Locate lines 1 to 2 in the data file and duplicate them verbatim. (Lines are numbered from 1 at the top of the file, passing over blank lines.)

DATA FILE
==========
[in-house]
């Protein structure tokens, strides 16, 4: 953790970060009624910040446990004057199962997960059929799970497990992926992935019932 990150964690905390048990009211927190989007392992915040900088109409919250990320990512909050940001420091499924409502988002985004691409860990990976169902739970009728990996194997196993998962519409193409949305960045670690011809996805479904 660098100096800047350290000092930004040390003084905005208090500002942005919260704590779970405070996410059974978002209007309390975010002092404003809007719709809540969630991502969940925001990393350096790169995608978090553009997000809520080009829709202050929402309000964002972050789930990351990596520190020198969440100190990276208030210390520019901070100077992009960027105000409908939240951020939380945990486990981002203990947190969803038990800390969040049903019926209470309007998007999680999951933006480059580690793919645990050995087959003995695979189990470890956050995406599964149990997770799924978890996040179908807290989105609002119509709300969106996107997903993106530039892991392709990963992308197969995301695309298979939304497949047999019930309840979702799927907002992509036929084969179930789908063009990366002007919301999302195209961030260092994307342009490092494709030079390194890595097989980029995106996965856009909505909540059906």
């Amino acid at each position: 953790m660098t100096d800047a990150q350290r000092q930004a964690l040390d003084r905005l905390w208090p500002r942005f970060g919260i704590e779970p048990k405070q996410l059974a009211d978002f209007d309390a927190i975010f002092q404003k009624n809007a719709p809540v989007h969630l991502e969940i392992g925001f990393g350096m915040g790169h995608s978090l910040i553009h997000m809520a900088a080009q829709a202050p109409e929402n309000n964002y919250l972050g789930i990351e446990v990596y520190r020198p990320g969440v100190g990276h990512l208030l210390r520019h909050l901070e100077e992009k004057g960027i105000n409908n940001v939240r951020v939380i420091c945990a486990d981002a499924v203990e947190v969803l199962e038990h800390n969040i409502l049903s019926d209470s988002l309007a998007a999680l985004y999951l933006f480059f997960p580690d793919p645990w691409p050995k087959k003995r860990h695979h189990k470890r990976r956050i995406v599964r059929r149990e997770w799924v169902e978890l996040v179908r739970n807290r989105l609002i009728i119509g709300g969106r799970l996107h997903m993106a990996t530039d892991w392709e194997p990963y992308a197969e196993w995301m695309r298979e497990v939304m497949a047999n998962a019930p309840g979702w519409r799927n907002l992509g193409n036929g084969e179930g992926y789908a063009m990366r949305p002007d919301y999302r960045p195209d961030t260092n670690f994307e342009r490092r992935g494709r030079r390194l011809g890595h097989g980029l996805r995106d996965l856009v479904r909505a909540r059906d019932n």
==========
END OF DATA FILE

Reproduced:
[in-house]
């Protein structure tokens, strides 16, 4: 953790970060009624910040446990004057199962997960059929799970497990992926992935019932 990150964690905390048990009211927190989007392992915040900088109409919250990320990512909050940001420091499924409502988002985004691409860990990976169902739970009728990996194997196993998962519409193409949305960045670690011809996805479904 660098100096800047350290000092930004040390003084905005208090500002942005919260704590779970405070996410059974978002209007309390975010002092404003809007719709809540969630991502969940925001990393350096790169995608978090553009997000809520080009829709202050929402309000964002972050789930990351990596520190020198969440100190990276208030210390520019901070100077992009960027105000409908939240951020939380945990486990981002203990947190969803038990800390969040049903019926209470309007998007999680999951933006480059580690793919645990050995087959003995695979189990470890956050995406599964149990997770799924978890996040179908807290989105609002119509709300969106996107997903993106530039892991392709990963992308197969995301695309298979939304497949047999019930309840979702799927907002992509036929084969179930789908063009990366002007919301999302195209961030260092994307342009490092494709030079390194890595097989980029995106996965856009909505909540059906």